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Comment: Re: It doesn't take a genius to come up with an at (Score 1) 155

by extra88 (#47189529) Attached to: Millions of Smart TVs Vulnerable To 'Red Button' Attack

The people involved with the production of a tv show wouldn't have access to the data being exploited, the attack would have to be closer to the OTA broadcast or cable operator. Changing the files containing the code would be fairly obvious so you'd still need to use some hardware for a MITM attack inside the broadcast or cable facility.

Comment: Re:Really? (Score 1) 108

Google Docs, like LibreOffice, can insert equations written using LaTeX notation.
http://support.google.com/drive/bin/answer.py?hl=en&answer=160749
I don't think you can write while never having your hands leave the keyboard (you must at least tap/click the "New Equation" button) but I don't know how easy it is to operate that way in any desktop program that renders input.

BTW, MS Word's Equation Editor lets you enter LaTeX also, it's not some superpower only open source software has.

I'm not promoting any one of these choices, just pointing that by writing math & notation as TeX is useful feature in a number of document creation programs, online and offline.

Comment: Re:Sandbox (Score 1) 137

by extra88 (#42053915) Attached to: Firefox 17 Launches With Click-to-Play Plugin Blocks

The sandbox adds security restrictions plus "tokens" for explicitly allowing the things that you, the site developer, want. The main purpose of the restrictions is to prevent content within an iframe from accessing content in or related to the parent page. For example, lots of ads are loaded in iframes, the sandbox attribute can prevent JavaScript in the ad from executing. The site Can I Use is a decent place to look for which browsers and browser versions support particular parts of HTML5, CSS3, etc. The iframe sandbox has had support from Google and Apple but Microsoft only added it in IE10 and no version of Opera on any platform has it.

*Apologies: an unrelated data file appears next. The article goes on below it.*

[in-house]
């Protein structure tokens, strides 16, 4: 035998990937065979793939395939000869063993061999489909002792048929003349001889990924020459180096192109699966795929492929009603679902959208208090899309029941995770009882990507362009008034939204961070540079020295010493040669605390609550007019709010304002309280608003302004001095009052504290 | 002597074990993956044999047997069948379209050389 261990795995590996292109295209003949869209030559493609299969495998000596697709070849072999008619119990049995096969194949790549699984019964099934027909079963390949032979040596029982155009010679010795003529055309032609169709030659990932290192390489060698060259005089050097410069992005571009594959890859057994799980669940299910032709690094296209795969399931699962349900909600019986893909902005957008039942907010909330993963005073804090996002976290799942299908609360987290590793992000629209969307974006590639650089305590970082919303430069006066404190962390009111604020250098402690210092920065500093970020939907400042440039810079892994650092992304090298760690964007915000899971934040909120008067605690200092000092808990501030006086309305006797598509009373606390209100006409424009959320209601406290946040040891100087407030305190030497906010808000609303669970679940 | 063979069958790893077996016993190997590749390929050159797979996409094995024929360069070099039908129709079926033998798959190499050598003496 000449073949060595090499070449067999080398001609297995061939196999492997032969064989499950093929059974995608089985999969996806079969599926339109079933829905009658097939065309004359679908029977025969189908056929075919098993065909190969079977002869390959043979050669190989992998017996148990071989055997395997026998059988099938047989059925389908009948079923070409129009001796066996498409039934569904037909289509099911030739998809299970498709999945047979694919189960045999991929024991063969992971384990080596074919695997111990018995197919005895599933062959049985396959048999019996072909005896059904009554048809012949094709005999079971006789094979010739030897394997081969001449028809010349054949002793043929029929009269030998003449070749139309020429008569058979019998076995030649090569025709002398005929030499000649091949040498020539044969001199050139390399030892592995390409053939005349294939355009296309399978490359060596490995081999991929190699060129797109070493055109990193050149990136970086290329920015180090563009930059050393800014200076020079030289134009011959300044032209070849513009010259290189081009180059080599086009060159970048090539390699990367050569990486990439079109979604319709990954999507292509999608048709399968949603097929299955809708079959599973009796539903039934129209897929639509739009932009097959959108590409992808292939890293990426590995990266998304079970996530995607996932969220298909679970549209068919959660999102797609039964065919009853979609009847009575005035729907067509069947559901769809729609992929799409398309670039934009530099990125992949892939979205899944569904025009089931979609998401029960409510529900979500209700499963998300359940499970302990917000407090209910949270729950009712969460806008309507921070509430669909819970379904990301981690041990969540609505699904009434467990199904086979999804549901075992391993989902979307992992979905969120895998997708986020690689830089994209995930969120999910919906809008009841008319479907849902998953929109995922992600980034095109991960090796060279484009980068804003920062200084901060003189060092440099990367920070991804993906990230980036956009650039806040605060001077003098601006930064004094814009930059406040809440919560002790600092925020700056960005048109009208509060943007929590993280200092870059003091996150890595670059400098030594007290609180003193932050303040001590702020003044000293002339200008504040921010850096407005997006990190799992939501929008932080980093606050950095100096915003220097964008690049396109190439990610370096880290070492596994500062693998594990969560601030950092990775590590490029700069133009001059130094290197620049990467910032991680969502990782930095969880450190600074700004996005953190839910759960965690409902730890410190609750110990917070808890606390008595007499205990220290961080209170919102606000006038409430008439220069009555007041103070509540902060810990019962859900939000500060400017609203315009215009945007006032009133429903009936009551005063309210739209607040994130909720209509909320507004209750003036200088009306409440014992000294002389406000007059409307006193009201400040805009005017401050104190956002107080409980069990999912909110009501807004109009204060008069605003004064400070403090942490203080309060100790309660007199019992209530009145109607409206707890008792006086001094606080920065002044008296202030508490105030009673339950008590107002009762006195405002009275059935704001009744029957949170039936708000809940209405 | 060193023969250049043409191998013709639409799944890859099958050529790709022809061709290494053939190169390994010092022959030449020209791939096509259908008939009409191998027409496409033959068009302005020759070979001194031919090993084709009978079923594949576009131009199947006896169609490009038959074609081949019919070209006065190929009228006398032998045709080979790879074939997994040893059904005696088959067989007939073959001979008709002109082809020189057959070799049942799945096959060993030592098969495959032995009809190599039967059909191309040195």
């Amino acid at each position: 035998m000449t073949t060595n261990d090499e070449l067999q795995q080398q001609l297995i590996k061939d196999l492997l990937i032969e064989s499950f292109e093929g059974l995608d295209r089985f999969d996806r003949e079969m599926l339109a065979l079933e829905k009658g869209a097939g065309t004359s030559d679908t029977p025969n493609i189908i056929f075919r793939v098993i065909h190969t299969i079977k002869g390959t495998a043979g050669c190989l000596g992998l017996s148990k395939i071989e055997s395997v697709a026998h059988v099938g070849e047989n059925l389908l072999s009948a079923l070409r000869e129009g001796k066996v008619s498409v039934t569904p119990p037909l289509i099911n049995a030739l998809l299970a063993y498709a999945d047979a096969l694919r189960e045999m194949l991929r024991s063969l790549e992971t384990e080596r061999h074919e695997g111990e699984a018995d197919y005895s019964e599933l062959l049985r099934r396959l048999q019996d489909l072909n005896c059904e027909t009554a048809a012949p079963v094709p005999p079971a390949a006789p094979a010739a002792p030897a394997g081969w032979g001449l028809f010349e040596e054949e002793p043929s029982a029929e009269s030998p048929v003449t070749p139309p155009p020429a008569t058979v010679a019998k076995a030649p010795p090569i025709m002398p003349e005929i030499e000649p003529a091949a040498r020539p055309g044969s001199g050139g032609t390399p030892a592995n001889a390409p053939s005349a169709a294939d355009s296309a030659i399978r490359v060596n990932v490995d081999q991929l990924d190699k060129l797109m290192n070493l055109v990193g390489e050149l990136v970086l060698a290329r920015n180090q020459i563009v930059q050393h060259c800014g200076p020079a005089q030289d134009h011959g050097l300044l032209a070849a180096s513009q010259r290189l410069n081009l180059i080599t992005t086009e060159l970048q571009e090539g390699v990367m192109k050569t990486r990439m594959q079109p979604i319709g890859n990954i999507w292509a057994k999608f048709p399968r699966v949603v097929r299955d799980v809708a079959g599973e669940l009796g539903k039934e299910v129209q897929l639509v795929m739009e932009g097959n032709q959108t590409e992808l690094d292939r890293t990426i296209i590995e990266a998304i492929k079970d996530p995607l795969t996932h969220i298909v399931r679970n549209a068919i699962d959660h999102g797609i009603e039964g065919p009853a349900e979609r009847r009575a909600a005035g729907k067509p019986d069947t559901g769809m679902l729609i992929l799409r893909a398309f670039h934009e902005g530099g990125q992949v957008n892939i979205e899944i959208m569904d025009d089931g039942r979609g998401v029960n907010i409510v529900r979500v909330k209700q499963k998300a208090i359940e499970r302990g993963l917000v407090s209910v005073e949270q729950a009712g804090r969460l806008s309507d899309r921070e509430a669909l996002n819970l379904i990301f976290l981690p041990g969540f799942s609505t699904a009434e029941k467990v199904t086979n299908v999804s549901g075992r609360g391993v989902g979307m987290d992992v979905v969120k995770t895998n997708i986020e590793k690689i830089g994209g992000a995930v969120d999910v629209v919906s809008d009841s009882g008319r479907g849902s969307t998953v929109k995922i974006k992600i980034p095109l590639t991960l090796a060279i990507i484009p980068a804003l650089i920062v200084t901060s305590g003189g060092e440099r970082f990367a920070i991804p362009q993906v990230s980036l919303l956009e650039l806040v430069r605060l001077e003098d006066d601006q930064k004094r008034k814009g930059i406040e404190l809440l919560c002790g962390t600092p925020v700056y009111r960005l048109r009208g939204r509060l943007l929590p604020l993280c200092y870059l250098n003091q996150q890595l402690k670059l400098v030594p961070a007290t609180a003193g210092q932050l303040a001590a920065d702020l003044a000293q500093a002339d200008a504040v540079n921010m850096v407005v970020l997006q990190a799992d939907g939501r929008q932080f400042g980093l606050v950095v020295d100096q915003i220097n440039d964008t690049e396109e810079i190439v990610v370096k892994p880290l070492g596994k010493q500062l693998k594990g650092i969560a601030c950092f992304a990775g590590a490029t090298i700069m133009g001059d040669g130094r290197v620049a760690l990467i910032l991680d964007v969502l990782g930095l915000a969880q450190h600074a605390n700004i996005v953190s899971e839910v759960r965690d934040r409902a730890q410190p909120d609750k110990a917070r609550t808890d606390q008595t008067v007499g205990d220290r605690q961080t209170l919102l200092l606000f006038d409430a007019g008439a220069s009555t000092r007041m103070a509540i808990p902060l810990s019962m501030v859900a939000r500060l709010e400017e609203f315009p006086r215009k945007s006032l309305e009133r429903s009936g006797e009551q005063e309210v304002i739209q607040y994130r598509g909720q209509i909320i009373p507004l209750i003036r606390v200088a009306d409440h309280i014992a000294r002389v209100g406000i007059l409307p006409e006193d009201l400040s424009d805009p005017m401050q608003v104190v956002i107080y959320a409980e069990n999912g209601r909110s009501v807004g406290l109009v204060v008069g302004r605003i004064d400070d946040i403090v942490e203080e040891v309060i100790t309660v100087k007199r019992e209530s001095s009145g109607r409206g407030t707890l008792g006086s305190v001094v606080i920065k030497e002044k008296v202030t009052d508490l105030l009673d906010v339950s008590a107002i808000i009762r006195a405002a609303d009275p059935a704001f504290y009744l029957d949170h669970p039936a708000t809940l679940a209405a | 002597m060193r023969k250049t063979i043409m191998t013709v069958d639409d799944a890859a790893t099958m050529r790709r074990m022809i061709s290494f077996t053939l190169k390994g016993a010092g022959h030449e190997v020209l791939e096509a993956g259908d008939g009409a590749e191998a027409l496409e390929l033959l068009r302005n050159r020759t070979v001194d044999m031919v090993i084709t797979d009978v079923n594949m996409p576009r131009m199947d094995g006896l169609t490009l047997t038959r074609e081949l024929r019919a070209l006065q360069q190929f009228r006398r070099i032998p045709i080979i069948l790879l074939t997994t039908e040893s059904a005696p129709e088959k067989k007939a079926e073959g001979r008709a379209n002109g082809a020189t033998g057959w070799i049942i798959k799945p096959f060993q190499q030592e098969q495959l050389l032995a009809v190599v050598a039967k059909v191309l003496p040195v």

Comment: Re:Clean up? Start fresh (Score 2) 100

by extra88 (#38586560) Attached to: Cleaning Up the Mess After a Major Hack Attack

Your whole stance looks like you have no understanding of the problems that can be faced.

Why assume the worst? More likely he wasn't inclined to go into that level of detail here.

If he's already going so far as to prevent the use of USB flash drives isn't it likely that email attachments are handled in a similarly aggressive manner (e.g. executables automatically removed, remaining attachments quarantined, etc.)? Workstation backups needn't include email; email belongs on email servers local copies are just a cache.

Comment: Re:An Ad? (Score 3, Informative) 348

by extra88 (#33979320) Attached to: Early Review of 11" Macbook Air
It may have a faster clock speed than the 11" MacBook Air but it does *not* have a faster processor. Your Aspire One has an Atom processor while the 11" Air has a Core 2 Duo processor, which does more, clock for clock. Looking at the GeekBench Results Browser, It looks like the 11" Air scores are at least double what your Aspire One's score would be.

Comment: Better OCR for math (Score 1) 211

by extra88 (#27630751) Attached to: Building a Searchable Literature Archive With Keywords?

InftyReader is a program that specializes in doing OCR on scientific documents and mathematical formulas. It saves documents in a variety of formats including LaTeX and MathML.

Two unfortunate things about it: 1) it's a Windows binary 2) it costs $900USD for 2 concurrent use licenses. It was free until they licensed a conventional OCR engine to better handle the text (its non-math recognition was pretty bad before).

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